mail, But that upon their towering heads they

bore Each a huge stone, refulgent as the stars. This told she Dalica, then cried aloud,

If on your bosom laying down my head I sobb’d away the sorrows of a child, If I have always, and Heav'n knows I

have, Next to a mother's held a nurse's name, Succor this one distress, recall those

days, Love me, tho' 'twere because you lov'd

me then.” But whether confident in magic rites Or touched with sexual pride to stand

implor'd, Dalica smiled, then spake: “ Away

those fears, Though stronger than the strongest of

bis kind, He falls ; on me devolve that charge ;

he falls. Rather than fly him, stoop thou to al

lure; Nay, journey to his tents. A city stood Upon that coast, they say, by Sidad built,

Iground Whose father Gad built Gadir; on this Perhaps he sees an ample room for war. Persuade him to restore the walls him




In honor of his ancestors. persuade . But wherefore this advice? young, un.

espoused, Charoba want persuasions! and “O Dalica !” the shuddering maid

exclaim'd, “Could I encounter that fierce frightful

man? Could I speak ? no, nor sigh.” “ And

canst thou reign ? " Cried Dalica ; Yield empire or com

ply.” Unfixed, though seeming fixed, her

eyes downcast, The wonted buzz and bustle of the court From far through sculptured galleries

met her ear; Then lifting up her head, the evening Pour'd a fresh splendor on her burnished

throne: The fair Charoba, the young queen, com

plied. But Gebir, when he heard of her ap

proach, Laid by his orbed shield ; his vizor-helm, His buckler and his corset he laid by, And bade that none attend him : at his

side Two faithful dogs that urge the silent


Bending, he kissed her garment, and

retired. He went, nor slumber'd in the sultry

noon, When viands, couches, generous wines,

persuade, And slumber most refreshes; nor at night, When heavy dews are laden with disease; And blindness waits not there for linger

ing age. Ere morning dawn'd behind him, he

arrived At those rich meadows where young

Tamar fed The royal flocks entrusted to his care. “Now," said he to himself,“ will I repose At least this burthen on a brother's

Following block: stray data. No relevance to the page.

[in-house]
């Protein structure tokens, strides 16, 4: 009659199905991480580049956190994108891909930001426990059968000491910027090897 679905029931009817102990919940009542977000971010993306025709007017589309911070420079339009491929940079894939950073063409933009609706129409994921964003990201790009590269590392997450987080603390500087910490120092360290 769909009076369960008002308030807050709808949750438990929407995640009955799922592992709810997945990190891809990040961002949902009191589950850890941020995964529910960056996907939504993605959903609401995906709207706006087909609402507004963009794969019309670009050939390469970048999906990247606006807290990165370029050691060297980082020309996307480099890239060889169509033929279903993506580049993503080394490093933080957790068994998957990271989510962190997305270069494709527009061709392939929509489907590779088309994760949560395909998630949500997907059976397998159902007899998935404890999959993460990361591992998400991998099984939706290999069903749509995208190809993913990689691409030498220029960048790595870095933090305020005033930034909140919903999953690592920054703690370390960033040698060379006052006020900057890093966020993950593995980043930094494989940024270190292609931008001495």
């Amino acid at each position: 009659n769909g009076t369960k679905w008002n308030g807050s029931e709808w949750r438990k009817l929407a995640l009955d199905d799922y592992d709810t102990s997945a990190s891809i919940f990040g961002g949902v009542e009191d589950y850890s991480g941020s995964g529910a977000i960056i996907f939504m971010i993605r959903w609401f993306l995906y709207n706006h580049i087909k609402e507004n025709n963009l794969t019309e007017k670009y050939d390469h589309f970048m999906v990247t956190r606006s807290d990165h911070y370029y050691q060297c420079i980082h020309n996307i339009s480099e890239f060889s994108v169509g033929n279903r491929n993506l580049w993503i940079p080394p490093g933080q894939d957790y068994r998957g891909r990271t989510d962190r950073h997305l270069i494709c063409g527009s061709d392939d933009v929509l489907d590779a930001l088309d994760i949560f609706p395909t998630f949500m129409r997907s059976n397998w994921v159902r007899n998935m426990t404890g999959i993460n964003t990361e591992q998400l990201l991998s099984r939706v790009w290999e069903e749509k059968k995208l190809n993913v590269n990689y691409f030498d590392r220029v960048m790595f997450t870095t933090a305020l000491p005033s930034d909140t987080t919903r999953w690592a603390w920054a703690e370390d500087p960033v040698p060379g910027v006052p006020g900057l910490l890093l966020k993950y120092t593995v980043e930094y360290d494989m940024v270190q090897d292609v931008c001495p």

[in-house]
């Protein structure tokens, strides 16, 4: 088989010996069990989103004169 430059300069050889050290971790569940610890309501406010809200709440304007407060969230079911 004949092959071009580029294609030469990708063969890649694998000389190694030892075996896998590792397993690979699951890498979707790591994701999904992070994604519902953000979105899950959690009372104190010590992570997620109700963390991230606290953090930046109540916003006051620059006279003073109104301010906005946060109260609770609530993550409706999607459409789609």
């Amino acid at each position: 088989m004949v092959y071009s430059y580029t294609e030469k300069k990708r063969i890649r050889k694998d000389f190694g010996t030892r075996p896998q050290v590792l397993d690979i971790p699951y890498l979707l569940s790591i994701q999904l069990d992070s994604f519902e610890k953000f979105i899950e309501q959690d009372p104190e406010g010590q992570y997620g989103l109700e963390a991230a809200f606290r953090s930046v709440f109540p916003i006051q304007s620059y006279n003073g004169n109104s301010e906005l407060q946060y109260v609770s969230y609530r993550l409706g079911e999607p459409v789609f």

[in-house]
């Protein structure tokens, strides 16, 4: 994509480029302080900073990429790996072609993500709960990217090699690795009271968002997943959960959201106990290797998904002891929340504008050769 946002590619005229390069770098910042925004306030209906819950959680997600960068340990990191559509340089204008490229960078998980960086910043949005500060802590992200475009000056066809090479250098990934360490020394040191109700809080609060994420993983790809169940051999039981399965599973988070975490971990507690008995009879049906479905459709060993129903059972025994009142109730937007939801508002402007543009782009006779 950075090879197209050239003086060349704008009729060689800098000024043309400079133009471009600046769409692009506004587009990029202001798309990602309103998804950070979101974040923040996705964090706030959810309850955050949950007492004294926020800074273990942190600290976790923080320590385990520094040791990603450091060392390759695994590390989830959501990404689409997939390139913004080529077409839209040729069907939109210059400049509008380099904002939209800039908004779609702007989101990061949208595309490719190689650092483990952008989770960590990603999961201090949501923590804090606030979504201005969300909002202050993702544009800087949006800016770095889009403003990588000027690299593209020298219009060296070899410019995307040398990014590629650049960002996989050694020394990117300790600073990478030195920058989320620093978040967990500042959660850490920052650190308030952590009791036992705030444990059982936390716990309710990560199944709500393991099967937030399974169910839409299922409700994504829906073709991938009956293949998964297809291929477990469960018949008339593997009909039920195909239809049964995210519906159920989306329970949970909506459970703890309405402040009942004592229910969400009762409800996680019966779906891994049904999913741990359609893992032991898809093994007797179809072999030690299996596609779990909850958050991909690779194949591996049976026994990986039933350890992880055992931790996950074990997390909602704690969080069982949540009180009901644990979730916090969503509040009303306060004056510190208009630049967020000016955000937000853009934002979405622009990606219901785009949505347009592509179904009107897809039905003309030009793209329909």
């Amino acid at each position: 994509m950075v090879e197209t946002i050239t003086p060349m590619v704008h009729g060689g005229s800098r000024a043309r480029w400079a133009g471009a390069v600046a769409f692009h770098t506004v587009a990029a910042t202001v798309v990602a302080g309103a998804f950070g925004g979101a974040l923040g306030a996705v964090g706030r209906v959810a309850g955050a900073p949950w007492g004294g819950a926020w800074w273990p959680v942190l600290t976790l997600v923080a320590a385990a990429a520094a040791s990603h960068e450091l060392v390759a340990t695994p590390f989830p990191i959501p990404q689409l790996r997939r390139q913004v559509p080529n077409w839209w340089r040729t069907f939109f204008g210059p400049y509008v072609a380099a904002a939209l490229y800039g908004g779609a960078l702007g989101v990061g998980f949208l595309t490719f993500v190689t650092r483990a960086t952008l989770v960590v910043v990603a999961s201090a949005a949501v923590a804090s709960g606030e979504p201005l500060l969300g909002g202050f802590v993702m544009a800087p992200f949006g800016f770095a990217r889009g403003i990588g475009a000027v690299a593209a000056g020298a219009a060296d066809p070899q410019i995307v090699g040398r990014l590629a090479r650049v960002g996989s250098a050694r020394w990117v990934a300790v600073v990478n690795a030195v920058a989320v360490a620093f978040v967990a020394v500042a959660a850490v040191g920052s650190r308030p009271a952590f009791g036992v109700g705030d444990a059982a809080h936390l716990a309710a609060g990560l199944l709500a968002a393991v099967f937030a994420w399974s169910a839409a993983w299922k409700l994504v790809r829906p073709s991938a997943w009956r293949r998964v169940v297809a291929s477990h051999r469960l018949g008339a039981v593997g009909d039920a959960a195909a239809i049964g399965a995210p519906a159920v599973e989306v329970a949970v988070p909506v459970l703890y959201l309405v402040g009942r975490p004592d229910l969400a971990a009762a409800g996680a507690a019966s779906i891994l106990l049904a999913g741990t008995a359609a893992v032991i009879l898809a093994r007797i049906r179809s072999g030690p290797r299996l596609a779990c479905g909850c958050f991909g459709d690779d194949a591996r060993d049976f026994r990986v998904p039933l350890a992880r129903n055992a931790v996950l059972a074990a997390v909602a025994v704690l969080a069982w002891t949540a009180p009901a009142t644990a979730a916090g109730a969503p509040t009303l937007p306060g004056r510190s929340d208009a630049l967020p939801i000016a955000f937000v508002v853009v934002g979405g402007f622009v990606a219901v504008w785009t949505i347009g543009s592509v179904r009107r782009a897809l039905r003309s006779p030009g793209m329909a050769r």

breast." His brother stood before him; he, amazed, Rear'd suddenly his head, and thus began. “ Is it thou, brother! Tamar, is it thou ! Why, standing on the valley's utmost

verge, Lookest thou on that dull and dreary

shore Where beyond sight Nile blackens all

the sand? And why that sadness? When I past our

sheep The dew-drops were not shaken off the

bar, Therefore if one be wanting, 'tis untold." “Yes, one is wanting, nor is that

untold," Said Tamar ; "and this dull and dreary

shore Is neither dull nor dreary at all hours." Whereon the tear stole silent down his

cheek, Silent, but not by Gebir unobserv'd : Wondering he gazed awhile, and pitying

spake. “Let me approach thee; does the morn

ing light Scatter this wan suffusion o'er thy brow, This faint blue lustre under both thine

eyes?" “O brother, is this pity or reproach ?" Cried Tamar, “ cruel if it be reproach, If pity, O how vain !” “Whate'er it be That grieves thee, I will pity, thou but

speak, And I can tell thee, Tamar, pang for

pang." “ Gebir! then more than brothers are

we now ! Everything(take my hand) will I confess. I neither feed the flock nor watch the


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And push their heads within their mas

ter's hand. There was a brightening paleness in his

face, Such as Diana rising o'er the rocks Shower'd on the lonely Latmian; on his